Human folly, unlike petroleum, is one resource in endless supply. You could ask Dominique Strauss-Kahn or Arnold Schwarzenegger or even California’s new-old governor, Jerry Brown. He thinks you can spin gold from words. Consider how he plans to make this alchemy work:
When he was inaugurated in January, Brown faced a state deficit of approximately $26 billion. His plan was to call for a special election in June to get extensions of certain sales, vehicle license, and income tax rates beyond their June 30 “sunset” date. Brown’s logic was that if the extensions passed, the state would get $12 billion, to go along with the $11 billion in spending cuts promised by the legislature. If the tax extensions were voted down, Brown would invoke drastic cuts, affected constituencies would howl, but he and his party couldn’t be blamed because they had asked the people to decide.
It didn’t happen. He couldn’t get the necessary handful of Republican votes in Sacramento to go to the ballot. He then trotted out a long list of proposed cuts. Predictably, howls ensued from border to border. Meanwhile, improvements in income tax revenue of about $6 billion eased the burden, but there are still billions to go. So, Brown now wants the legislature, by fiat, to extend the sales, motor vehicle and income tax rates, then put them on the November ballot for ratification by the people after the fact.
If they don’t — and polls show the extensions are not popular — will he be required to pay back the extra taxes collected between June and November? If so, the whole exercise would be a case of “budget gimmickry,” the very thing he has been railing against for months.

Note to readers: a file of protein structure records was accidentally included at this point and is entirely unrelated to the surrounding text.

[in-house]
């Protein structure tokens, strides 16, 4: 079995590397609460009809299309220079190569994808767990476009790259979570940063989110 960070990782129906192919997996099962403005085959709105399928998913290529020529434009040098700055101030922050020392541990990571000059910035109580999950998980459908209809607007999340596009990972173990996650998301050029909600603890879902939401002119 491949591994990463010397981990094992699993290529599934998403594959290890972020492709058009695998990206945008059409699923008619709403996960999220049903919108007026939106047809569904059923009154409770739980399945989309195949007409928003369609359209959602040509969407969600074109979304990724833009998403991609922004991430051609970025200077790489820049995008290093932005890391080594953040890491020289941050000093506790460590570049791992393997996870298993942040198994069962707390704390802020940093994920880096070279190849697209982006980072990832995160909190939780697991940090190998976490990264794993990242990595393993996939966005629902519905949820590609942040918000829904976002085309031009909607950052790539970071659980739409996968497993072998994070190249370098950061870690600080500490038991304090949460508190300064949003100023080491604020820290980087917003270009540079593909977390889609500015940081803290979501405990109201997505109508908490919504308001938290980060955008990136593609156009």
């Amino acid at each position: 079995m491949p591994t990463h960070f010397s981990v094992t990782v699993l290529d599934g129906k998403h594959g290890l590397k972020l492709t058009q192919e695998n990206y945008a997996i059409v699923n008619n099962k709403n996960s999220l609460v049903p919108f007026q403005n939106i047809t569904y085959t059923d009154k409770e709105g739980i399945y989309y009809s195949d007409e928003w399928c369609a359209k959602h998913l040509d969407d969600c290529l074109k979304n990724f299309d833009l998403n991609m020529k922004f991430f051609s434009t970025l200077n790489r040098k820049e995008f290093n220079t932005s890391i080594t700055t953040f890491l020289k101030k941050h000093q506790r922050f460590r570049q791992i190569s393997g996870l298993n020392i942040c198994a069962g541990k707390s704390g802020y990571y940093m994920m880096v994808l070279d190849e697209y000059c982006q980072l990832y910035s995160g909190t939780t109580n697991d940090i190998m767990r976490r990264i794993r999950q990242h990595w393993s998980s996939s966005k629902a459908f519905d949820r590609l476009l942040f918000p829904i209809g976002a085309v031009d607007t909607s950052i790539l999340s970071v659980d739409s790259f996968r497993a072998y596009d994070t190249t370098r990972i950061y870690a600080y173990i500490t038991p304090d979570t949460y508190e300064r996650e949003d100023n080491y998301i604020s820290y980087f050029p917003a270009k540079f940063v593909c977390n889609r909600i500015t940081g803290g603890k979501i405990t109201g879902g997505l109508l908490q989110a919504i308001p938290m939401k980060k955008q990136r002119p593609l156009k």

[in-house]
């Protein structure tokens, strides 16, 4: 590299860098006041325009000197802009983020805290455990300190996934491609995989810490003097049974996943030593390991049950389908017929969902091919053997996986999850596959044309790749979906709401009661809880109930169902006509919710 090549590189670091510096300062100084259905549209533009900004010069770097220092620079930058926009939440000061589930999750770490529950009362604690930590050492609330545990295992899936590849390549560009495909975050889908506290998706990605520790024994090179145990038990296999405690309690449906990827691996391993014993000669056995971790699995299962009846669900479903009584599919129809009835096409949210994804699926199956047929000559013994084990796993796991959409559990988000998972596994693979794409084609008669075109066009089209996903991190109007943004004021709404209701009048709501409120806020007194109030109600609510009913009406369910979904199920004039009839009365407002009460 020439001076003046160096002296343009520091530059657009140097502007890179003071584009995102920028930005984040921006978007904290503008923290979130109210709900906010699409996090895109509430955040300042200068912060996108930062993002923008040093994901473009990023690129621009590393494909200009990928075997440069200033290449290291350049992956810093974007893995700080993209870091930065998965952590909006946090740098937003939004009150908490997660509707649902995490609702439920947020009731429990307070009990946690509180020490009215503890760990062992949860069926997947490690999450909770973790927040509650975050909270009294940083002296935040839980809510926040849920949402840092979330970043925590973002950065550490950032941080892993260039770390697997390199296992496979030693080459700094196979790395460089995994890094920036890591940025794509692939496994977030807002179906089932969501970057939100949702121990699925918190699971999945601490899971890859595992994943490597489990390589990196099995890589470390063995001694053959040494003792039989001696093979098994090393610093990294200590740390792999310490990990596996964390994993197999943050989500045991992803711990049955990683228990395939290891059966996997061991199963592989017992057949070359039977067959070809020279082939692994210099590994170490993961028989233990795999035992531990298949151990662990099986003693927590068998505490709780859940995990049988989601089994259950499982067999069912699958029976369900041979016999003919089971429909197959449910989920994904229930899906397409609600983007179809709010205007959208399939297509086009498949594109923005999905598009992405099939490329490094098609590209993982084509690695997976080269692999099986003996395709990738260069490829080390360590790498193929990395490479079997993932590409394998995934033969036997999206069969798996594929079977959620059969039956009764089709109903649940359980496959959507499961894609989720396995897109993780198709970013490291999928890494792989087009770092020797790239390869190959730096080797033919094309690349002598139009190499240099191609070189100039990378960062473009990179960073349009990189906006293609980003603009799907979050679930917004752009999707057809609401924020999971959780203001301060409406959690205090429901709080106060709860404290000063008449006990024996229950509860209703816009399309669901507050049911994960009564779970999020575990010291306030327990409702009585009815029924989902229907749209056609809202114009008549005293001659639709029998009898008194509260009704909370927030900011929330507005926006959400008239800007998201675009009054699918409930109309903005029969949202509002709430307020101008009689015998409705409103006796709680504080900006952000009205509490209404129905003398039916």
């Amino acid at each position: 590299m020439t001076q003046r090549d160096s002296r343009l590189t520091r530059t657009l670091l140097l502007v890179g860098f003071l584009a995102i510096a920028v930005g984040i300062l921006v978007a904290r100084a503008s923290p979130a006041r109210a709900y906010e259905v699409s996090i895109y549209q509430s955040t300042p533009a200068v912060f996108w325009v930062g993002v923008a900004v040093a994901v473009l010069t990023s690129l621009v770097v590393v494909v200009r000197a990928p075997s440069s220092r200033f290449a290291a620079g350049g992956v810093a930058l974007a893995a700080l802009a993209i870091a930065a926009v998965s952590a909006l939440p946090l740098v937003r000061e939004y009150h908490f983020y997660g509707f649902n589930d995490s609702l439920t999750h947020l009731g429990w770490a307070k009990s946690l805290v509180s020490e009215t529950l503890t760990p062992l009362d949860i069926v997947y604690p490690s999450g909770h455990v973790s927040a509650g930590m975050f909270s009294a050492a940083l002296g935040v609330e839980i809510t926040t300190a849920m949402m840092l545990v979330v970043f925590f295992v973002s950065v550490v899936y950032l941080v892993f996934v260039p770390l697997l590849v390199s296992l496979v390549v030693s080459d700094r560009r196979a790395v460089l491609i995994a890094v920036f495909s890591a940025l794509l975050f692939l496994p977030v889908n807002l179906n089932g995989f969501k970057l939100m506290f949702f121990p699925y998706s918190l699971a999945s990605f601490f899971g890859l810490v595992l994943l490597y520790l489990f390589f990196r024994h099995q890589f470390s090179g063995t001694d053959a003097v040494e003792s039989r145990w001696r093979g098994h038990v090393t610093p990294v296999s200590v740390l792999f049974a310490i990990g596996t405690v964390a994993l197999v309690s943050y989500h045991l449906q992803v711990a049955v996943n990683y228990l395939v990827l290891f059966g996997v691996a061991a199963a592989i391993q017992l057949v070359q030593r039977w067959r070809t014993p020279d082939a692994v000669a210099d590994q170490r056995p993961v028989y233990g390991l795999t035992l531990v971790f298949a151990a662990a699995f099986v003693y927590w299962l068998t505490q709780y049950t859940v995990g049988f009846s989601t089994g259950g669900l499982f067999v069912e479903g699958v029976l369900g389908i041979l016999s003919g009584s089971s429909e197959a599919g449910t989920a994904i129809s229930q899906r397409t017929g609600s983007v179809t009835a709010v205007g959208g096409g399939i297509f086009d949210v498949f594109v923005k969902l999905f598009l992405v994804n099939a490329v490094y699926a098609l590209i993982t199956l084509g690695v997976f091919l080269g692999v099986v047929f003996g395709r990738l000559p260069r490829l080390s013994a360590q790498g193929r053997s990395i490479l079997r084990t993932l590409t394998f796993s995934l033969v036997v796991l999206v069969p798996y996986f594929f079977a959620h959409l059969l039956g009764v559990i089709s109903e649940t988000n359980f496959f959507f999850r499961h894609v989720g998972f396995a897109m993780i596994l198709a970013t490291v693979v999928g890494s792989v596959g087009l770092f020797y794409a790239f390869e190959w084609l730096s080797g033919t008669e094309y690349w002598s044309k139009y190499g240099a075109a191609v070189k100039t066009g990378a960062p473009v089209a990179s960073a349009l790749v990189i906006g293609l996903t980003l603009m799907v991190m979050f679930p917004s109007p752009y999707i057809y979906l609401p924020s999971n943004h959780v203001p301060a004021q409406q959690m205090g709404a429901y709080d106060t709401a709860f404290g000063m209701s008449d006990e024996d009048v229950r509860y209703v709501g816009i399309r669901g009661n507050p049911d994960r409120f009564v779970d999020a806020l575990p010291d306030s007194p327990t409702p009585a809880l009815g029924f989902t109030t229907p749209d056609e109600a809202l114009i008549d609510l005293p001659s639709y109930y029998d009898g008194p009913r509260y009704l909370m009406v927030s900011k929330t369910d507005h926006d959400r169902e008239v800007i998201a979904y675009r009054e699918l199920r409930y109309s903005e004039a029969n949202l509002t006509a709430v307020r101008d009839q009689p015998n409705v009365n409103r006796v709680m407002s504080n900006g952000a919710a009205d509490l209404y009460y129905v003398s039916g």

Meanwhile, speaking of folly, Brown’s administration has signed a contract with Santa Clara County to “borrow” for three-and-a-half years one William Lightbourne to oversee the “realignment” of various social services responsibilities to counties and cities. For this, the state is paying $52,000 more than the law would permit in payment to an employee, plus $127,000 in benefits and perquisites.
Brown has announced he will eliminate 43 state commissions (along with their overhead) and the state payroll by 5,500 jobs. This is a modest start; however, he’s a piker compared to New York’s liberal Democratic governor, Andrew Cuomo, who has cut 10,000 jobs and capped public employee pensions.
Brown has paid lip service to pension reform, but that’s all. Getting public employees to increase their contribution to their own pensions and creating a two-tiered system with less generous pensions for new hires — all this is way off in the mist. So the cost spigot is still fully open. No wonder: public employee unions are California’s largest, most powerful special interest and the source of Brown’s and most Democrats’ campaign coffers.
Another obstacle to converting words to gold by Brown is the fact his proposed budget has crept up by five percent since he first put it forth in January. By law, the state must have a budget for the fiscal year beginning July 1 by June 30. For several years, this law has been honored in the breech, being passed as late as September. On Brown’s watch, that negative state of affairs will almost certainly continue.
To make his alchemy even less likely is the fact that some 33,000 state prisoners must be released over the next two years to satisfy a U.S. Supreme Court ruling that “overcrowding” must be stopped. Where will they go and who will pay for it?
A century-and-a-half ago doughty miners extracted hundreds of millions of dollars in gold from the Mother Lode east of Sacramento. What Jerry Brown & Co. are mining, instead, is Fool’s Gold.